gangliosidosis

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gangliosidosis

 [gang″gle-o-si-do´sis] (pl. gangliosido´ses)
a lipid storage disorder marked by accumulation of gangliosides in tissues due to an enzyme defect. In generalized gangliosidosis, a hereditary defect in β-galactosidase causes accumulation of ganglioside GM1, resulting in mental retardation, hepatomegaly, skeletal deformities, and, often, a cherry-red spot. In tay-sachs disease, a defect of hexosaminidase A results in accumulation of ganglioside GM2.

gan·gli·o·si·do·sis

(gang'glē-ō-si-dō'sis),
Any disease characterized, in part, by the abnormal accumulation within the nervous system of specific gangliosides, for example, GM2 gangliosidosis, Tay-Sachs disease; caused by hexosaminidase A enzyme deficiency with accumulation of GM2 ganglioside.

gangliosidosis

/gan·gli·o·si·do·sis/ (gang″gle-o-si-do´sis) pl. gangliosido´ses   any of a group of lysosomal storage diseases marked by accumulation of gangliosides GM1 or GM2 and related glycoconjugates due to deficiency of specific lysosomal hydrolases, and by progressive psychomotor deterioration, usually beginning in infancy or childhood and usually fatal.
GM1 gangliosidosis  that due to deficiency of lysosomal β-galactosidase activity, with accumulation of ganglioside GM1, glycoproteins, and keratan sulfate.
GM2 gangliosidosis  that due to deficiency of activity of specific hexosaminidase isozymes, with accumulation of ganglioside GM2 and related glycoconjugates; it occurs as three biochemically distinct variants, including Sandhoff's disease and Tay-Sachs disease.

gangliosidosis

(găng′glē-ō-sī-dō′sĭs)
n.
Any of a group of lysosomal storage diseases characterized by the abnormal accumulation of gangliosides in the tissues, especially within the nervous system.

gan·gli·o·si·do·sis

(gang'glē-ō-si-dō'sis)
Any disease characterized, in part, by the abnormal accumulation within the nervous system of specific gangliosides (e.g., GM2 gangliosidosis, Tay-Sachs disease), caused by hexosaminidase A enzyme deficiency with accumulation of GM2 ganglioside.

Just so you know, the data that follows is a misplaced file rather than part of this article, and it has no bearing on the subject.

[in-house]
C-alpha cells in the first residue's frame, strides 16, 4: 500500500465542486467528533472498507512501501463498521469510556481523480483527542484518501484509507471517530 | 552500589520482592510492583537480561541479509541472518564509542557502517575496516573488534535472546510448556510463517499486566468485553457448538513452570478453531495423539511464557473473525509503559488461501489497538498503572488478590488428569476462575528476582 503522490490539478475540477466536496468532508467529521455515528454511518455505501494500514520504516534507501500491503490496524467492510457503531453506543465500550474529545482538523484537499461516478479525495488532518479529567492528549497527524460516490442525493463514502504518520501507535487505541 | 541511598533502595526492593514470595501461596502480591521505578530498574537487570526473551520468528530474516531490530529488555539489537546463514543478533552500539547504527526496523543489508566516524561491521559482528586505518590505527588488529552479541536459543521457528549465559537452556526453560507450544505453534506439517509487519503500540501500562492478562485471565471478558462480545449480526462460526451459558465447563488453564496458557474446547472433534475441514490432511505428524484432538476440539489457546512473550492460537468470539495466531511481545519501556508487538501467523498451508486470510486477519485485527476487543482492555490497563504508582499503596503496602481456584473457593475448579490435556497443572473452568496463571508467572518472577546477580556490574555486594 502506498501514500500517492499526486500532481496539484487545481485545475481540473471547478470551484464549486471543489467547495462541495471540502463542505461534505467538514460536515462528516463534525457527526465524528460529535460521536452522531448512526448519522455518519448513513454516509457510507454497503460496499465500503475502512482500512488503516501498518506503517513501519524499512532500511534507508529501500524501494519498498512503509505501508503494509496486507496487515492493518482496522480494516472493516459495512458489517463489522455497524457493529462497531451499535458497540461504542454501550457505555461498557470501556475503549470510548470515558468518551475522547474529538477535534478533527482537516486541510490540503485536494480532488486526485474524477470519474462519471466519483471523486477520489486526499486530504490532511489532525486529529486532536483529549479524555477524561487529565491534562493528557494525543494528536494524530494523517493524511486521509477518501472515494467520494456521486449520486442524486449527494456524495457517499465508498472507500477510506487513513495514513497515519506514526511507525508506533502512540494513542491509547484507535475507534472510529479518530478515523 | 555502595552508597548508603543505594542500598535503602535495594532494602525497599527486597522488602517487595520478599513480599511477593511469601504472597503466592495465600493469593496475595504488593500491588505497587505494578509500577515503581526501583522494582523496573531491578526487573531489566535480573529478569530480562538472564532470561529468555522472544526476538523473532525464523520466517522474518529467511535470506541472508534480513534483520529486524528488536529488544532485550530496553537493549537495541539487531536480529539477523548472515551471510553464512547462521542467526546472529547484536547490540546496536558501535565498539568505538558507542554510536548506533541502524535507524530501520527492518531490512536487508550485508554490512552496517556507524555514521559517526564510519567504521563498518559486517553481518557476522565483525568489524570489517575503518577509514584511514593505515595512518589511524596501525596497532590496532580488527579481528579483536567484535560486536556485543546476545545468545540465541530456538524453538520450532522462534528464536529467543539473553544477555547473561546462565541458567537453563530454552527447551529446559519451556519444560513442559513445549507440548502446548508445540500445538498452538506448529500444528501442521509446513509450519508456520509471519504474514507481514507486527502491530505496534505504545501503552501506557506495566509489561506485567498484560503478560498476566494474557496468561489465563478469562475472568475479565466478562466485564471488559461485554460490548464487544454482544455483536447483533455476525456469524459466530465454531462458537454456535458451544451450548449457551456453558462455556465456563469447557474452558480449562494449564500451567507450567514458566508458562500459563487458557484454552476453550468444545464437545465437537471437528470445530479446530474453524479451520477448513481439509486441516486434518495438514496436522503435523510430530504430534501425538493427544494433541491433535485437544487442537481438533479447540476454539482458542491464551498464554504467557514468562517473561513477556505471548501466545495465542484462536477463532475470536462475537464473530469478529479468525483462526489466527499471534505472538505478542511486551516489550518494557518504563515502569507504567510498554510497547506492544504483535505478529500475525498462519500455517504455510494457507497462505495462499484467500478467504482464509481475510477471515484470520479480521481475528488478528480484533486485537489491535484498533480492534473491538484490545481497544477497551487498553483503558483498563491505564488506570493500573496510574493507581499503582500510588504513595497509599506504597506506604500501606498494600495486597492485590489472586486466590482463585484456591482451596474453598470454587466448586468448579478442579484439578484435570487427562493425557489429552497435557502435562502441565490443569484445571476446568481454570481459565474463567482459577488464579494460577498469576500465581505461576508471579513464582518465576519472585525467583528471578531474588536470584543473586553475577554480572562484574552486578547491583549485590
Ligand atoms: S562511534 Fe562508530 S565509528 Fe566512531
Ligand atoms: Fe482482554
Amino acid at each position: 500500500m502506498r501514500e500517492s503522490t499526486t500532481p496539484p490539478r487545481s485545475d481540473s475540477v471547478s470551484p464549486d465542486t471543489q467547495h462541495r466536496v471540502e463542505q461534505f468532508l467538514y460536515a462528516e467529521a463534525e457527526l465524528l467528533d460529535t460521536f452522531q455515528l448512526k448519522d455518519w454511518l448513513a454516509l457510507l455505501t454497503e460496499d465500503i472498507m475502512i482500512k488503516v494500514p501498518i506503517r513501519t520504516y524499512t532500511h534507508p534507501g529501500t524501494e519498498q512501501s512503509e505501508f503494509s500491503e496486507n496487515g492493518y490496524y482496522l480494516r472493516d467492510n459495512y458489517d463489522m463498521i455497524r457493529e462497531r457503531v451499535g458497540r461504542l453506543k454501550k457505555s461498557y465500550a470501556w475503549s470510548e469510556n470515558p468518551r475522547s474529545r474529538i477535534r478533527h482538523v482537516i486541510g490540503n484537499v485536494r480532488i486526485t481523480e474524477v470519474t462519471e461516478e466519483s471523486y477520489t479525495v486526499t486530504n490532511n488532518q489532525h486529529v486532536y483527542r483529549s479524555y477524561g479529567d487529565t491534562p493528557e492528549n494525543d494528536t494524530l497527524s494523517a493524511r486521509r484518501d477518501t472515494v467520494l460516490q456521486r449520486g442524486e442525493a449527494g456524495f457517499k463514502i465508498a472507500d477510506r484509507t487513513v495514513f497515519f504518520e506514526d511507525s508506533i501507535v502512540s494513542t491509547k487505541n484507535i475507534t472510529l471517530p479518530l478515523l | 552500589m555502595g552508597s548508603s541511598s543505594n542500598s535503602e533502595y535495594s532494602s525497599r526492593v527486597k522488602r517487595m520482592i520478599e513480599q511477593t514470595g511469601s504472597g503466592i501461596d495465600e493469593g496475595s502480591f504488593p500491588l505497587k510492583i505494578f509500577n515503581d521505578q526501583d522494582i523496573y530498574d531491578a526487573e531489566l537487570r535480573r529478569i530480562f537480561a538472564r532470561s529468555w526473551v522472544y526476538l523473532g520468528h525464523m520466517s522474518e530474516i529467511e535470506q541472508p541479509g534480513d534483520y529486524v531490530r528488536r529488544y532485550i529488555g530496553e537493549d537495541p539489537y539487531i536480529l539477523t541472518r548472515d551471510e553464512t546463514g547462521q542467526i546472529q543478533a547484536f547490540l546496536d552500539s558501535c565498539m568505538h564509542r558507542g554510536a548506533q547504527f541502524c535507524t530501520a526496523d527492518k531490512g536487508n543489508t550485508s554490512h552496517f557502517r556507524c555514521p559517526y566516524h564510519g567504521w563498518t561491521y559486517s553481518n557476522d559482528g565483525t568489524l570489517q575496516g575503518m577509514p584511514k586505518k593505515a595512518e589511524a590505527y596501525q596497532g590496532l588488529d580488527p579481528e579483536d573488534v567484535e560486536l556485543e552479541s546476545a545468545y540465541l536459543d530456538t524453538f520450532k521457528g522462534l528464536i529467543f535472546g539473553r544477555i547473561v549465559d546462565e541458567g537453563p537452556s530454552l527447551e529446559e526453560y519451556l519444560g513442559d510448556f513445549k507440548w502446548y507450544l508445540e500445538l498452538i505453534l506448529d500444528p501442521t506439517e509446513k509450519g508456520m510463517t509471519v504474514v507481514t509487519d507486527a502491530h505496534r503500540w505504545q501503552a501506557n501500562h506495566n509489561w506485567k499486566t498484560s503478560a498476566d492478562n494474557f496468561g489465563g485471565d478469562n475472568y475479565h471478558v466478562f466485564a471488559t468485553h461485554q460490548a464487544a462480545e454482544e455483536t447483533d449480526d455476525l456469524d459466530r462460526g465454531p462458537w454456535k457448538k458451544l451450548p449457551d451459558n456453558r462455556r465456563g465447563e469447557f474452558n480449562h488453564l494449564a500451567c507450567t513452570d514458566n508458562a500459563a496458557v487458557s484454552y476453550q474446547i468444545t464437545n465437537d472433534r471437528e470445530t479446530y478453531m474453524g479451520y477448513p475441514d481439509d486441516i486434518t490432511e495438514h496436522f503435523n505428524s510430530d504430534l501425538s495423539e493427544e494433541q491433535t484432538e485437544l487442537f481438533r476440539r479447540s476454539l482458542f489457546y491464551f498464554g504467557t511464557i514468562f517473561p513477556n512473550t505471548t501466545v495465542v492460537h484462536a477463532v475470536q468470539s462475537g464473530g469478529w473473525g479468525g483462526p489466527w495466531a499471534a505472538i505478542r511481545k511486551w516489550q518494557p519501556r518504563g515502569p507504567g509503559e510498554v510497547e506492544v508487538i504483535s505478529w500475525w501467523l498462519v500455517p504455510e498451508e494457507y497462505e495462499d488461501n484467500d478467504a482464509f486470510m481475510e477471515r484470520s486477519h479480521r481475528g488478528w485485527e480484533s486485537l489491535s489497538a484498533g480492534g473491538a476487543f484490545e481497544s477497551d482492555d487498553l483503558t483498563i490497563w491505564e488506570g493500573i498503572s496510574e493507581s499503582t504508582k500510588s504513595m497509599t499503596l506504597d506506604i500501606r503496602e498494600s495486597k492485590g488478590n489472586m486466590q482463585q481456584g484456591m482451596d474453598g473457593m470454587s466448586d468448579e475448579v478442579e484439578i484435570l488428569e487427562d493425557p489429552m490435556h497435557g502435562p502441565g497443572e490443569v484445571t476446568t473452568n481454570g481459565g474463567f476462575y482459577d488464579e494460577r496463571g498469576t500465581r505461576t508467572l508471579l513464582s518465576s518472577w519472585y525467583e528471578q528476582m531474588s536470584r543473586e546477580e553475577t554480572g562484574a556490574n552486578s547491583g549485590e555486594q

gangliosidosis

A disorder of GANGLIOSIDE metabolism resulting in accumulation of gangliosides in nerve tissue, especially in the lysosomes. Gangliosidoses are usually due to gene mutation causing an enzyme defect or deficiency. An example is TAY-SACH'S DISEASE.

gangliosidosis

a group of inherited lipid storage disorders marked by accumulation of gangliosides in tissues due to an enzyme defect. Characterized by progressive neuromuscular dysfunction and impaired growth from an early age.

GM1 gangliosidosis
a defect of β-galactosidase which causes accumulation of galactoside GM1. Identified in Friesian cattle, dogs and cats.
GM2 gangliosidosis
a defect of hexosaminidase A in dogs and pigs, and hexosaminidase A and B in cats. Analogous to the similar diseases in humans, which are called also Sandhoff's disease, Tay-Sachs disease and Bernheimer-Seitelberger disease.
References in periodicals archive ?
2] gangliosidoses, neutral glycosphingolipidoses, glycoproteinoses, mucolipidoses, leukodystrophies, glycogen storage diseases, disorders of neutral lipids, and disorders of protein transport or trafficking (22, 23).
2] gangliosidoses, such as Sandhoff 's disease, and may be useful in determining whether to perform more specific investigations in infants suspected of having a neurodegenerative disease.
Tifft provided information about gangliosidoses (GANG-lee-oh-sih-DOE-sees), including GM1 gangliosidosis, the diagnosis of the Hall children.
Tifft, MD, PhD, FAAP, FACMG {CT}: In order to describe gangliosidoses, you really need to describe what a lysosomal storage disease is, because gangliosidoses are one of approximately 40 to 50 different lysosomal storage diseases.
Gangliosidoses are one of the compounds that are broken down in these lysosomes, so they're like the plastic conveyor belt.
And there are some naturally occurring mutations for these kinds of gangliosidoses.
M2] gangliosidoses in patients of Ashkenazi Jewish origin: substitution of serine for glycine at position 269 of the [alpha]-subunit of R-hexosaminidase.
Until a few years ago, the almost exclusive clinical application of the assay of Hex isoenzymes was the biochemical diagnosis of gangliosidoses [G.